# Show that the restriction of a quotient map onto a saturated open subset is still a quotient map.

Def: Let $$X,Y$$ be sets and $$p:X \rightarrow Y$$ be a surjective map, then $$A\subset X$$ is called saturated with respect to p if it is the preimage of its image under $$p$$, i.e. $$A=p^{-1}(p(A)).$$

Def et $$X, Y$$ be topological spaces, then a map $$p:X \rightarrow Y$$ is called a quotient map if $$p$$ is surjective, continuous and mapping saturated open sets of $$X$$ to open sets of $$Y$$.

Problem: Let $$X, Y$$ be topological spaces and $$p:X \rightarrow Y$$ be a quotient map (i.e. p is a continuous surjection s.t. $$\forall$$ open subset $$A\subset X$$ that is saturated with respect to $$p$$, $$p(A)$$ is an open subset of $$Y$$). Then for a saturated open subset $$A\subset X$$, $$p|_A=q:A \rightarrow p(A)$$ is a quotient map, where $$A,p(A)$$ are endowed with subspace topologies.

Attempt: It suffices to prove that for any saturated open subset $$B\subset A$$, i.e. $$B=q^{-1}(q(B))$$, we have $$q(B)$$ open in $$p(A)$$. Because $$q$$ is obviously surjective, and $$q=p|_A\Rightarrow q$$ is continuous.

Since for any open subset $$B\subset A$$, $$B=A\cap U$$ where $$U$$ is an open set in $$X$$, we may assume that we are given a saturated open set $$A\cap U$$. Observa that $$A\cap U=q^{-1}\circ q(A\cap U)=p^{-1}\circ p(A\cap U)$$, since $$A$$ is saturated with respect to $$p$$. So we have $$A\cap U$$ is saturated with respect to $$p$$. Also note that $$A\cap U$$ is open in $$X$$ because $$A,U$$ are open in $$X$$. By the assumption that $$p$$ is a quotient map, we know that $$q(A\cap U)=p(A\cap U)$$ is open in Y. Then $$q(A\cap U)=p(A\cap U) \cap p(A)$$ is open in $$p(A)$$.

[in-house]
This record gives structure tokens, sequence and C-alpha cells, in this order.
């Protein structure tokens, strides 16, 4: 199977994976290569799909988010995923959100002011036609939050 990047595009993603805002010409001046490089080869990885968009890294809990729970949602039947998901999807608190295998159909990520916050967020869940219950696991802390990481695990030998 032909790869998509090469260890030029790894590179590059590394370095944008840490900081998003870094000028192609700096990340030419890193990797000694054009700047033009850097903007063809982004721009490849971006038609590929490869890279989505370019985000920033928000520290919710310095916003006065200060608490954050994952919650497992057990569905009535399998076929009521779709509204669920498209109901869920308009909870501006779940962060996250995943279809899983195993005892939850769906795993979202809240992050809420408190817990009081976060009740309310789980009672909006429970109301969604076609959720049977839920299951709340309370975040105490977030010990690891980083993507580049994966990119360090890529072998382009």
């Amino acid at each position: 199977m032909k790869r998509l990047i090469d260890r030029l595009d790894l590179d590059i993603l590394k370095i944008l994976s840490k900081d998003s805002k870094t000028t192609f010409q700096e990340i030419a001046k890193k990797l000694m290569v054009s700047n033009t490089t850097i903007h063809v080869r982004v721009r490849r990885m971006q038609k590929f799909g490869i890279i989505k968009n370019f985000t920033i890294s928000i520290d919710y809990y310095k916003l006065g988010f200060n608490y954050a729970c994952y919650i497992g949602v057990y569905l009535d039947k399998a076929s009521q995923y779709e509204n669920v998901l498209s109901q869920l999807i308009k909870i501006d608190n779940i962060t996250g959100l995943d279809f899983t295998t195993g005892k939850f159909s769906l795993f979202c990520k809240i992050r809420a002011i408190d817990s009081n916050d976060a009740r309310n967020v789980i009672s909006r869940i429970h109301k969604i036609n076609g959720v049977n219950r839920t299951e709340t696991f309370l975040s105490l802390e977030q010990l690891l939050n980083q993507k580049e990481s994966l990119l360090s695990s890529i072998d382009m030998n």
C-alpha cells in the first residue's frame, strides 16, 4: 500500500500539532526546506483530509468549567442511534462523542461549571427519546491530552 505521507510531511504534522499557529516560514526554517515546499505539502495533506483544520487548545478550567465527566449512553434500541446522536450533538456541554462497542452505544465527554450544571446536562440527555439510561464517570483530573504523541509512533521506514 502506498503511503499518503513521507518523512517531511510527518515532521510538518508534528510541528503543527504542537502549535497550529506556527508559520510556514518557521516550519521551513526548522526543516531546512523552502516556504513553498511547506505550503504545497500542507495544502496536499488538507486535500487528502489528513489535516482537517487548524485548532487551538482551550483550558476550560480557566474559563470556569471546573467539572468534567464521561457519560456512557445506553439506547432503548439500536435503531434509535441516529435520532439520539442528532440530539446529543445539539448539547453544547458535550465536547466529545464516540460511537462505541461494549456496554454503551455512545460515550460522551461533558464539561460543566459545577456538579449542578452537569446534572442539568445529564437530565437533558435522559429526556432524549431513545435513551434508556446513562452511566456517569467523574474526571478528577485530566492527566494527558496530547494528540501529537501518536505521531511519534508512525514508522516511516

Since the choice of $$A\cap U$$ is arbitrary, we conclude that $$q$$ is a quotient map.

Note that a function $$p : X \to Y$$ is a quotient map in the sense of your definition if and only if the following are satisfied:
(1) $$p$$ is surjective.
(2) A subset $$U \subset Y$$ is open in $$Y$$ if and only if $$p^{-1}(U)$$ is open in $$X$$.
This is the usual definition of a quotient map. The continuity of $$p$$ is nothing else than the "only if" part in (2). To verify the equivalence of both definitions observe that the saturated [open] subsets of $$X$$ are precisely the sets having the form $$p^{-1}(B)$$ [with $$B \subset Y$$ open]. This is true because $$p(p^{-1}(B)) = B$$ by surjectivity of $$p$$.
If you start with the above definition, then your problem is equivalent to showing that if $$V \subset Y$$ is open , then $$q : p^{-1}(V) \to V$$ satisfies the "if" part of (2). So let $$U \subset V$$ be a set such that $$W = q^{-1}(U)$$ is open in $$p^{-1}(V)$$. Since $$p^{-1}(V)$$ is open in $$X$$, also $$W$$ is open in $$X$$. But $$W = p^{-1}(U)$$, hence $$U$$ is open in $$Y$$. This implies that $$U$$ is open in $$V$$.